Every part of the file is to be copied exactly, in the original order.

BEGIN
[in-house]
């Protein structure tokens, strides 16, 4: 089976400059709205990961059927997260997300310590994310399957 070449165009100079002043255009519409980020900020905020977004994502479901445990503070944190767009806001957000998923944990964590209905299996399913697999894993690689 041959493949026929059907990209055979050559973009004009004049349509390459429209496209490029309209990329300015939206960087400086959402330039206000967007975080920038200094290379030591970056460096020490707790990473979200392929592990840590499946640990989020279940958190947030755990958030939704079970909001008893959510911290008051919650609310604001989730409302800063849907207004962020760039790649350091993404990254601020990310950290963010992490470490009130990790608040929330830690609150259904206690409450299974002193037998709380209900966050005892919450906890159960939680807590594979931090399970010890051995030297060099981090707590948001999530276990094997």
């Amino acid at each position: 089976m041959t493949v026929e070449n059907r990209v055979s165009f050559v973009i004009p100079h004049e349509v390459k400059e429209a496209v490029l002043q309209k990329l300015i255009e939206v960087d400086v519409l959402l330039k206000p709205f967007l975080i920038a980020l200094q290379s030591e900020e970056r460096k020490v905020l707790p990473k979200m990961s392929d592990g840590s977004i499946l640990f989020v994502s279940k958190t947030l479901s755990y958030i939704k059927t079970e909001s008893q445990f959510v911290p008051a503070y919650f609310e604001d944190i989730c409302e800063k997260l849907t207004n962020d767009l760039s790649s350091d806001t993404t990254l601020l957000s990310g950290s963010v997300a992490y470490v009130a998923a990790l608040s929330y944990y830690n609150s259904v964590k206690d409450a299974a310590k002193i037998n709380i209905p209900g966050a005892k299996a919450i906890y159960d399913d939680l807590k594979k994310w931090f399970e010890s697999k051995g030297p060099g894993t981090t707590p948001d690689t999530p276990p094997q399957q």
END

[in-house]
């Protein structure tokens, strides 16, 4: 089976400059709205990961059927997260997300310590994310399957 070449165009100079002043255009519409980020900020905020977004994502479901445990503070944190767009806001957000998923944990964590209905299996399913697999894993690689 041959493949026929059907990209055979050559973009004009004049349509390459429209496209490029309209990329300015939206960087400086959402330039206000967007975080920038200094290379030591970056460096020490707790990473979200392929592990840590499946640990989020279940958190947030755990958030939704079970909001008893959510911290008051919650609310604001989730409302800063849907207004962020760039790649350091993404990254601020990310950290963010992490470490009130990790608040929330830690609150259904206690409450299974002193037998709380209900966050005892919450906890159960939680807590594979931090399970010890051995030297060099981090707590948001999530276990094997």
């Amino acid at each position: 089976m041959t493949v026929e070449n059907r990209v055979s165009f050559v973009i004009p100079h004049e349509v390459k400059e429209a496209v490029l002043q309209k990329l300015i255009e939206v960087d400086v519409l959402l330039k206000p709205f967007l975080i920038a980020l200094q290379s030591e900020e970056r460096k020490v905020l707790p990473k979200m990961s392929d592990g840590s977004i499946l640990f989020v994502s279940k958190t947030l479901s755990y958030i939704k059927t079970e909001s008893q445990f959510v911290p008051a503070y919650f609310e604001d944190i989730c409302e800063k997260l849907t207004n962020d767009l760039s790649s350091d806001t993404t990254l601020l957000s990310g950290s963010v997300a992490y470490v009130a998923a990790l608040s929330y944990y830690n609150s259904v964590k206690d409450a299974a310590k002193i037998n709380i209905p209900g966050a005892k299996a919450i906890y159960d399913d939680l807590k594979k994310w931090f399970e010890s697999k051995g030297p060099g894993t981090t707590p948001d690689t999530p276990p094997q399957q």